A Handy Book for Guardians of the Poor

A Handy Book for Guardians of the Poor : Being a Complete Manual of the Duties of the Office, the Treatment of Typical Cases, with Practical Examples, etc., etc.

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George C. T. Bartley KCB (1842-1910) spent twenty years as a civil servant, becoming Assistant Director in the Art and Science Department, before standing for election as a Conservative MP. He was elected in 1885 as the Member for Islington. He was a Justice of the Peace for Middlesex and Westminster, and also founded the National Penny Bank. Bartley had a keen interest in social issues, particularly poverty and education, and he wrote several books on these subjects, as well as numerous penny pamphlets aimed at improving the lives of the working class. Published in 1876, this book was based on Bartley's experiences as a Guardian of the Poor - an administrator for the Poor Law of 1834. It was written as a practical guide for anyone wishing to become involved in administering poor relief under the terms of the Poor Law.
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Product details

  • Electronic book text
  • Cambridge University Press (Virtual Publishing)
  • Cambridge, United Kingdom
  • English
  • 1139095226
  • 9781139095228

Table of contents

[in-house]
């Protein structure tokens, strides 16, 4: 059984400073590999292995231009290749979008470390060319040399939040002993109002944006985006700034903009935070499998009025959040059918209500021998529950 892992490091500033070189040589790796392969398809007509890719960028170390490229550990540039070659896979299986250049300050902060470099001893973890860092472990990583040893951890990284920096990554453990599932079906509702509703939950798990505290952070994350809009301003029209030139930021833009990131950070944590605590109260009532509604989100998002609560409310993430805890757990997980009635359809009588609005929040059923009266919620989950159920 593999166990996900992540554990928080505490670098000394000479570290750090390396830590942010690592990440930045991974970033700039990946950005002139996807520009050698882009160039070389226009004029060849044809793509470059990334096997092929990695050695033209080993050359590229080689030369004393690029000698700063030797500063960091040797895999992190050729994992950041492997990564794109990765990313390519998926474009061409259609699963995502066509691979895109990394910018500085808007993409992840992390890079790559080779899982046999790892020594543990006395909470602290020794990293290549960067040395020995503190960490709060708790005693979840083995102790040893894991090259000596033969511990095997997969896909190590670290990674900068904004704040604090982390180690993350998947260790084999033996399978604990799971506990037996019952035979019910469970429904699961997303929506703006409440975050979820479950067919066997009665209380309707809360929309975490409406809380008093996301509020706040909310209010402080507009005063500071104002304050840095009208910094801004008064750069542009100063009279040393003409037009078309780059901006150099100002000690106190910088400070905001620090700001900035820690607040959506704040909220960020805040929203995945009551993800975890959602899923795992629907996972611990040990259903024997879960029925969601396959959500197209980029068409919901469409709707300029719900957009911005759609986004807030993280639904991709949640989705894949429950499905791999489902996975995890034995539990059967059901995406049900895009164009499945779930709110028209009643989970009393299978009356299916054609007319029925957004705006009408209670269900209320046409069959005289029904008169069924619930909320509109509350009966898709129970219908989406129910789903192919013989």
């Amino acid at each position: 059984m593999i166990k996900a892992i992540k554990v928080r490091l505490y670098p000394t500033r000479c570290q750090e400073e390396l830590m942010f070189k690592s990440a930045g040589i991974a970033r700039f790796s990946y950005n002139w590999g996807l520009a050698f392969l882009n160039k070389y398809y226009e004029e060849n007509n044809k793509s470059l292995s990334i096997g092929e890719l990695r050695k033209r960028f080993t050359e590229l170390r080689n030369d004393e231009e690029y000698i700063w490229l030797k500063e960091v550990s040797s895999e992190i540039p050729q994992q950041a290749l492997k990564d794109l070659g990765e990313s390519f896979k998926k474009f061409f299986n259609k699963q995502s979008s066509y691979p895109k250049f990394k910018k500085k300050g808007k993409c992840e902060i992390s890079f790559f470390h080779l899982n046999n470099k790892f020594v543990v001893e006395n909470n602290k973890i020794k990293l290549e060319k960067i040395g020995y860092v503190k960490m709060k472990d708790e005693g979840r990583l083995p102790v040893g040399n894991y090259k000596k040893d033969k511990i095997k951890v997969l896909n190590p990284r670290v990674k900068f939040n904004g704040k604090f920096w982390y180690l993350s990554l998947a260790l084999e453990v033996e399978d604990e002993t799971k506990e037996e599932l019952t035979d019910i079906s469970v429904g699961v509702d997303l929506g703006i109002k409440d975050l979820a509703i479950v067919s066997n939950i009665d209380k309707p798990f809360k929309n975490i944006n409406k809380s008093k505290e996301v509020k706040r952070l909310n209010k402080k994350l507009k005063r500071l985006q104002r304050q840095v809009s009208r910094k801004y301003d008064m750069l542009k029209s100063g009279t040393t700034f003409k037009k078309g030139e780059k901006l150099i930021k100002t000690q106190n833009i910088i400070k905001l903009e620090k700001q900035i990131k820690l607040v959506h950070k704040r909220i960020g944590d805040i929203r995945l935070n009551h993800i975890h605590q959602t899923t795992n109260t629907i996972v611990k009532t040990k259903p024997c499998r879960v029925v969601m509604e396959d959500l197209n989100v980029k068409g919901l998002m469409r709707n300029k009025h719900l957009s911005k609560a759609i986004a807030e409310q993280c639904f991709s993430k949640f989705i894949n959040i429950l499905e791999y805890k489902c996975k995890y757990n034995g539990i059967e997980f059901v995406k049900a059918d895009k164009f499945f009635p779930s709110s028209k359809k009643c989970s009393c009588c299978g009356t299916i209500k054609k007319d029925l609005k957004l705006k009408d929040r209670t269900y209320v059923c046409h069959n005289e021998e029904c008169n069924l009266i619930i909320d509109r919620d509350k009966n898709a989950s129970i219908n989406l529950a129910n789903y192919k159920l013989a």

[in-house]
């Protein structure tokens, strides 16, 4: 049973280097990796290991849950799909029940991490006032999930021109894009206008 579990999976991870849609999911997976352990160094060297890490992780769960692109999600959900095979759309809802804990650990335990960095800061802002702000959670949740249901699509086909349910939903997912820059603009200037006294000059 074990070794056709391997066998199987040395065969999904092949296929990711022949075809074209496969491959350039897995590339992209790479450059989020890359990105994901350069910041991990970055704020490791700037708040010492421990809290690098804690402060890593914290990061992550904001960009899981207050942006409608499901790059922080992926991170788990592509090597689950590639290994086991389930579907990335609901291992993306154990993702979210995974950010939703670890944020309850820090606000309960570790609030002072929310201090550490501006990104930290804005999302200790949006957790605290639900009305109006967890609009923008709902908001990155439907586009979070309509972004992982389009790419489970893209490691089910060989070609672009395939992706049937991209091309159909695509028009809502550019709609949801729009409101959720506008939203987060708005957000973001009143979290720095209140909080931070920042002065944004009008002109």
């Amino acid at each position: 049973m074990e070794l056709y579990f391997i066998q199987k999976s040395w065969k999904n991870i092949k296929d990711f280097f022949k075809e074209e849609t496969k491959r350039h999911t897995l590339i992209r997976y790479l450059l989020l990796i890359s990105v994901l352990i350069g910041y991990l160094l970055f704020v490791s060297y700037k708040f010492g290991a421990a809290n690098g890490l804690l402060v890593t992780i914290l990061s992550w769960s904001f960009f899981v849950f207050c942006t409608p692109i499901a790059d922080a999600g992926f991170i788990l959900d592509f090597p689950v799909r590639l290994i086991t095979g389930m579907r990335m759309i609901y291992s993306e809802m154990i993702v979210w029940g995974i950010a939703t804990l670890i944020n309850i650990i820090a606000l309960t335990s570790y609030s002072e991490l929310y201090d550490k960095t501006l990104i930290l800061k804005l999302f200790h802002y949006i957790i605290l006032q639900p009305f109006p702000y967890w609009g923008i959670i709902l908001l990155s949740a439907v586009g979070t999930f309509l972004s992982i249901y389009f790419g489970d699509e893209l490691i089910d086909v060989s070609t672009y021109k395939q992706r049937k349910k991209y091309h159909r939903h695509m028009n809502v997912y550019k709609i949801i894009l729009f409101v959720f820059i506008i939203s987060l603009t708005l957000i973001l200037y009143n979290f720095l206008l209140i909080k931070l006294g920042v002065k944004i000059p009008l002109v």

Preface; Part I. General: 1. The election; 2. First experience; Part II. Special Evils Consequent on Relief and their Treatment: 3. The habit of dependence on the Parish and its treatment; 4. The habit of indolence and its treatment; 5. The want of thrift and its treatment; 6. The habit of deception and its treatment; 7. The habit of children neglecting their parents and its treatment; Part III. Out and In-door Relief in Ordinary Cases: 8. Sickness and its treatment; 9. Widows and their treatment; 10. Deserted wives and their treatment; 11. Drunkenness and its treatment; 12. Extravagant paupers and their treatment; 13. Imposture in illness and its treatment; 14. The spread of contagious diseases and its treatment; 15. Non-resident cases and their treatment; 16. Casuals and their treatment; 17. Illegitimate births in the workhouse; 18. Miscellaneous in and out-door relief experiences; Part IV. Anomalies and Peculiarities of Poor-Law Relief: 19. Rich paupers; 20. Honest paupers; 21. Weekly receipts from the Parish, from alms, etc.; 22. Periodical exodus from the workhouse; 23. Injudicious advice; 24. Domestic pauper life; 25. Paupers' creches; Part V. Permanent Remedial Measures: 26. The workhouse schools; 27. Education of the children of out-door paupers; 28. The rigid investigation of each application for relief; 29. The harmonious co-operation between charity and legal relief; 30. Relief on loan; Part VI. Miscellaneous: 31. Ex-officio Guardians; 32. Women as Guardians of the Poor; 33. Conferences of Poor-Law Guardians; 34. Foundlings; 35. Guardians as contractors or sub-contractors in the supply of goods to the Parish; 36. The keeping of pigs in workhouse grounds; 37. Increases in salaries and wages; 38. The Law of Settlement; 39. The treatment of blind, deaf and dumb, lame, deformed, idiotic, imbecile, insane, and other permanently afflicted classes of the poor; 40. Conclusion. The second election.
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